Exporters often seem to be able to pay less tax than other businesses. One of the key reasons for this is that exporters pay no GST on their exports despite benefiting from government expenditure on things things like education and various forms of assistance to industry including assistance that is specific to export industries.
This post asks whether it is about time to start charging the GST on at least some exports. Continue reading Should We Charge the GST on Exports?
The Commonwealth government has just gained support for a tax cut for business’s earning less that $50m per yr. The benefits of this change are debatable. The only things we can be sure of is that badly needed government revenue has been sacrificed and if anything, the administration of this tax will become more complex.
It might be smarter to get rid of this complex and difficult to administer tax altogether and replace the lost revenue by either increasing the take from already existing taxes and/or some new and simpler tax.
This post looks at the implications of getting rid of company tax. Continue reading Should We Get Rid of the Company Tax?
Ross Gittins says we have fake government rather than fake news, but it does appear that the political debate about company tax cuts has been inadequate and misleading, to say the least. In this post I take a look at what decent thinkers like Gittins, Craig Emerson, Ross Garnaut and others have had to say about the corporate tax cuts. Continue reading Fake news about company tax cuts
1. Survey on Muslims
Probably the biggest story of the week was the Essential survey asking people whether they would support or oppose a ban on Muslim immigration to Australia. Overall support/oppose was 49% to 40%, with Labor voters 40-48, the LNP 60-31, the Greens 34-59 and Other 58-35. Essential were so shocked they ran the poll again, with the same result.
Just about everyone is shocked, including the higher than expected support amongst Labor and Greens voters. Peter Lewis, the Essential man, says he was floored by the result. He thought Pauline Hanson represented a rump, but not so. Continue reading Saturday salon 24/9
One million Chinese tourists account for 23% of tourist trip spend at $8.9 billion, an increase of 38% in the last year.
I’m not sure how excited we should get. I remember being told in Heidelberg Castle in 2008 that they got 4 million each year. In Prague the number of 70 million was quoted. Tourism here is small beer, but I wouldn’t like to live in that sort of melee. Our Brisbane Queen Street mall on Friday afternoon was pleasantly cosmopolitan. Continue reading Saturday salon 4/6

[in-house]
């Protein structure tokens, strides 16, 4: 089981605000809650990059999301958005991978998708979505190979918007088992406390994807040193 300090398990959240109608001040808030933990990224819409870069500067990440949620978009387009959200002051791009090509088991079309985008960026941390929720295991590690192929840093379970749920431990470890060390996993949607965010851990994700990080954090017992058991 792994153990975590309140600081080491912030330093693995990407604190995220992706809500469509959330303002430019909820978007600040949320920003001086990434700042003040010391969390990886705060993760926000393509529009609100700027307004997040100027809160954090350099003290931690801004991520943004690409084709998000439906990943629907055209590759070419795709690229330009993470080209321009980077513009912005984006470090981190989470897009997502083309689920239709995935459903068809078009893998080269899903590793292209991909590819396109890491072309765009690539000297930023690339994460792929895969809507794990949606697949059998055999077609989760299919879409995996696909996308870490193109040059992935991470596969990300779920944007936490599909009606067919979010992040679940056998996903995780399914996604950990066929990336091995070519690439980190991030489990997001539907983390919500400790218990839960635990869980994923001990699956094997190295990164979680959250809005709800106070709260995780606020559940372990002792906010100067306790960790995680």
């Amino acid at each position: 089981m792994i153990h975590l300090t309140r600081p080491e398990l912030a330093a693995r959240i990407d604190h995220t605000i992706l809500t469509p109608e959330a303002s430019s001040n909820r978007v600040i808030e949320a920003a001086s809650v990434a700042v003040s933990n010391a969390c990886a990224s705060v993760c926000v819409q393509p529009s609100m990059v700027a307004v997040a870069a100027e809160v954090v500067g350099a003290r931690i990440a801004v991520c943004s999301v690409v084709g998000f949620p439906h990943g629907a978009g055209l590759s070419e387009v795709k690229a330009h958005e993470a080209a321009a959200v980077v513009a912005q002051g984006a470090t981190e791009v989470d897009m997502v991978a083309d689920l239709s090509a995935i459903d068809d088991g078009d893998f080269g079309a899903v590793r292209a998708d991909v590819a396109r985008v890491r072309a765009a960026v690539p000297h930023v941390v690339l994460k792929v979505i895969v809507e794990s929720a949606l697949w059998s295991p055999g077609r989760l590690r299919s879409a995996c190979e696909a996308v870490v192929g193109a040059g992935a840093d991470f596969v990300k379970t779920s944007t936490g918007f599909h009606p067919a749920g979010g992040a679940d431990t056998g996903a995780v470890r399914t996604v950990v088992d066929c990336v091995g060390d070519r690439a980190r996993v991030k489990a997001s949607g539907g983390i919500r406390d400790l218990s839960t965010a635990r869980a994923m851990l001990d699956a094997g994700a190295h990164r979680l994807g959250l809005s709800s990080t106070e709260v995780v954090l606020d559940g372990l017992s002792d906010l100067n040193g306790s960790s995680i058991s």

Bernard Keane at Crikey has done some fact-checking (paywalled) on Scott Morrison’s the statements on the government’s fiscal policy and has found the Treasurer telling a few porkies. Continue reading Mr Morrison, would you please stop lying?
In what seemed like a thought bubble in a doorstop at Penrith Panthers Football Club, Turnbull announced handing back income tax powers to the states.
Julia Gillard left the Australian government with a few time bombs. The vision for schools contained in Gonski was fine and good, it just had to be paid for. So too the National Disability Insurance Scheme and the funding of decent hospitals as we age and get sicker.
It was too hard for Joe Hockey and Tony Abbott, so they snipped $80 billion over 10 years off the budget in the out-years. Turnbull agrees and wants to hand access to income tax back to the states. Continue reading Turnbull’s tax train wreck
1. Morrison muffs his lines and Turnbull in trouble
Laura Tingle talking to Phillip Adams gave Scott Morrison 3 out of 10 for his speech to the National Press Club. We were promised vision and leadership when they turfed out Tony, now it looks like tinkering at the edges.
Teflon Turnbull had a bad week. Continue reading Saturday salon 20/2
Kate Carnell, wearing her Australian Chamber of Commerce and Industry hat, recently called for budget cuts to what it calls “runaway spending” on the aged pension, family tax benefits and childcare, lest we become an economic basket case like Greece. It contained this little gem:
A key part of the ACCI submission is to review the aged pension and to force retirees who own homes to transform the pension into a loan that would be repaid when the home is sold. Continue reading More asset stripping of the aged
Companies not paying tax include include Qantas, Virgin Australia, General Motors (owner of Holden), Vodafone, petrol company ExxonMobil, online betting shop William Hill, Warner Bros Entertainment, property developer Lend Lease and media company Ten Network Holdings. Continue reading Saturday salon 19/12
1. The real deal on the FTA and Chinese workers
Craig Emerson in the AFR lifts the lid on what is really going on with the Chinese free trade agreement and the right to bring in their own workers on projects worth more than $150 million. Continue reading Saturday salon 5/9
1. Hockey in a tangle over tampons
On Q&A Hockey was asked by a young woman why pads and tampons should carry a GST while “condoms, lubricants, sunscreen and nicotine patches are all tax-free”. Of course economic orthodoxy says they should all be taxed, but Hockey agreed with her and has undertaken to put the matter to the states. Continue reading Saturday salon 30/5